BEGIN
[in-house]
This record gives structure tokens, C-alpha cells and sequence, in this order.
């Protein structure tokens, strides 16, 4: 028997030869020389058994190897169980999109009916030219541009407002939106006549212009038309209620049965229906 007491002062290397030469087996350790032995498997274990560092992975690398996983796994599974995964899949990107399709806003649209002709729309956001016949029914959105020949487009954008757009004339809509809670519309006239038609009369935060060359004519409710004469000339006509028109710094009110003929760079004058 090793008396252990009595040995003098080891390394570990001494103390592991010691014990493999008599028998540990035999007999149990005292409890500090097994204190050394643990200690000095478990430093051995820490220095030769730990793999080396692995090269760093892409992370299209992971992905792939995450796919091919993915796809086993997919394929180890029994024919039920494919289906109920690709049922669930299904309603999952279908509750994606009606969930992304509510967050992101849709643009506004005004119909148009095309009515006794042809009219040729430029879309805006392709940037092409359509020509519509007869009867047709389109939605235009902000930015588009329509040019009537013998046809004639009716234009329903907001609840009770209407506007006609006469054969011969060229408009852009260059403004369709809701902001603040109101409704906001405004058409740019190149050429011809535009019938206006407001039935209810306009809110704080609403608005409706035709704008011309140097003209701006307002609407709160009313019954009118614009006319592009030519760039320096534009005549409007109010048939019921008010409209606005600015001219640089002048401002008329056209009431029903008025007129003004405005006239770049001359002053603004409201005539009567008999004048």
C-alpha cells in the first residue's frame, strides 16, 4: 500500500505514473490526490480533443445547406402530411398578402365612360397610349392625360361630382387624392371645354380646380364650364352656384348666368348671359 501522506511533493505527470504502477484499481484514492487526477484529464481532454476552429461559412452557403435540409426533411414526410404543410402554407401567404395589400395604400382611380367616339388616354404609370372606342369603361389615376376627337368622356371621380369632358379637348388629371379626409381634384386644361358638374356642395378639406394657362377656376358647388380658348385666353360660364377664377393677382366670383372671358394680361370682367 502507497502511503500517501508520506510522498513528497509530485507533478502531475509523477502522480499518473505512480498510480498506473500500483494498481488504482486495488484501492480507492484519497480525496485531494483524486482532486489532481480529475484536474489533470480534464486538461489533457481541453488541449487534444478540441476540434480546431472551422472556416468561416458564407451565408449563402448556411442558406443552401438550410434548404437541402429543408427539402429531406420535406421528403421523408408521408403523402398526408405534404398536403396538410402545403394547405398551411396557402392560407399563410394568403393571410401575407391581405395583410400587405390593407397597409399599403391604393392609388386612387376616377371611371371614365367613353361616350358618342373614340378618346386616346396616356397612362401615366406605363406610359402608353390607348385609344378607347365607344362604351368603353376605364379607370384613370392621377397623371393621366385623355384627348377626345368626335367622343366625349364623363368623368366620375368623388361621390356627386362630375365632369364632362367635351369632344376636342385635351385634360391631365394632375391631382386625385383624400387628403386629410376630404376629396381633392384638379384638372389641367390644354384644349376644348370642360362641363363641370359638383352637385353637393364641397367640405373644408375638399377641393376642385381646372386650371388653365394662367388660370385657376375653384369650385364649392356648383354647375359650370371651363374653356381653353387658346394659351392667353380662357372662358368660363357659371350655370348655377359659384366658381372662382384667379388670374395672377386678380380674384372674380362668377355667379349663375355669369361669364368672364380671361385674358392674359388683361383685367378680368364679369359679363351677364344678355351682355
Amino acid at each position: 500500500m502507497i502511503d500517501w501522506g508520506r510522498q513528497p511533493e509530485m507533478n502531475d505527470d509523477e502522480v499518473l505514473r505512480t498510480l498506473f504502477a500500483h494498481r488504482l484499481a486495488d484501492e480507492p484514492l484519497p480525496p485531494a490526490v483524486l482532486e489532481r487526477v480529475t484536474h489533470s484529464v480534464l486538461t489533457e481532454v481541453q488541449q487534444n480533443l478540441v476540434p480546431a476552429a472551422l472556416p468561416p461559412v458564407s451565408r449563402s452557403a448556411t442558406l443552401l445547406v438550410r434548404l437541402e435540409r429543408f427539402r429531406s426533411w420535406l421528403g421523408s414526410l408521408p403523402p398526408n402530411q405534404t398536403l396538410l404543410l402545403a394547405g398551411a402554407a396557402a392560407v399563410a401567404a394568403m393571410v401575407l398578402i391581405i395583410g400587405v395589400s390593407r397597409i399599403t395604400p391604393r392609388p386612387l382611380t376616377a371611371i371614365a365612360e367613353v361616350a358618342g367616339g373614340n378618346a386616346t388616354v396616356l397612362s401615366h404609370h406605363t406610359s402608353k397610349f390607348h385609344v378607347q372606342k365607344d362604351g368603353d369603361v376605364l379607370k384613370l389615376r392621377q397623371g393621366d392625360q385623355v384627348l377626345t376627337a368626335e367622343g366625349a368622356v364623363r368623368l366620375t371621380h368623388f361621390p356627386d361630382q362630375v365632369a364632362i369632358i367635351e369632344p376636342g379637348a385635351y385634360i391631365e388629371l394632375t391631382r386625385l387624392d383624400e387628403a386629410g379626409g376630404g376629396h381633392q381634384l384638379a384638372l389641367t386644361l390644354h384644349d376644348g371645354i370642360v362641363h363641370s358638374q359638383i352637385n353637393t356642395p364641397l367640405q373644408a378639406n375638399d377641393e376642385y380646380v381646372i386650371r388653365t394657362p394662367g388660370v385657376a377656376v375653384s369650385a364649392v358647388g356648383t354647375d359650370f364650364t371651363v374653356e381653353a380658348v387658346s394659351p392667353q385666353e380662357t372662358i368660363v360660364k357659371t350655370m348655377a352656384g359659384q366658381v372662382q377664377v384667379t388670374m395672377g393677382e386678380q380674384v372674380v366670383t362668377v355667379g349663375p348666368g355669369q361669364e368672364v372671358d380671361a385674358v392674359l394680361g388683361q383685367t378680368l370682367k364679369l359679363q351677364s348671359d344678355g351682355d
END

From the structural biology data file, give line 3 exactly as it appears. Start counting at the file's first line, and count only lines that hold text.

């Protein structure tokens, strides 16, 4: 028997030869020389058994190897169980999109009916030219541009407002939106006549212009038309209620049965229906 007491002062290397030469087996350790032995498997274990560092992975690398996983796994599974995964899949990107399709806003649209002709729309956001016949029914959105020949487009954008757009004339809509809670519309006239038609009369935060060359004519409710004469000339006509028109710094009110003929760079004058 090793008396252990009595040995003098080891390394570990001494103390592991010691014990493999008599028998540990035999007999149990005292409890500090097994204190050394643990200690000095478990430093051995820490220095030769730990793999080396692995090269760093892409992370299209992971992905792939995450796919091919993915796809086993997919394929180890029994024919039920494919289906109920690709049922669930299904309603999952279908509750994606009606969930992304509510967050992101849709643009506004005004119909148009095309009515006794042809009219040729430029879309805006392709940037092409359509020509519509007869009867047709389109939605235009902000930015588009329509040019009537013998046809004639009716234009329903907001609840009770209407506007006609006469054969011969060229408009852009260059403004369709809701902001603040109101409704906001405004058409740019190149050429011809535009019938206006407001039935209810306009809110704080609403608005409706035709704008011309140097003209701006307002609407709160009313019954009118614009006319592009030519760039320096534009005549409007109010048939019921008010409209606005600015001219640089002048401002008329056209009431029903008025007129003004405005006239770049001359002053603004409201005539009567008999004048």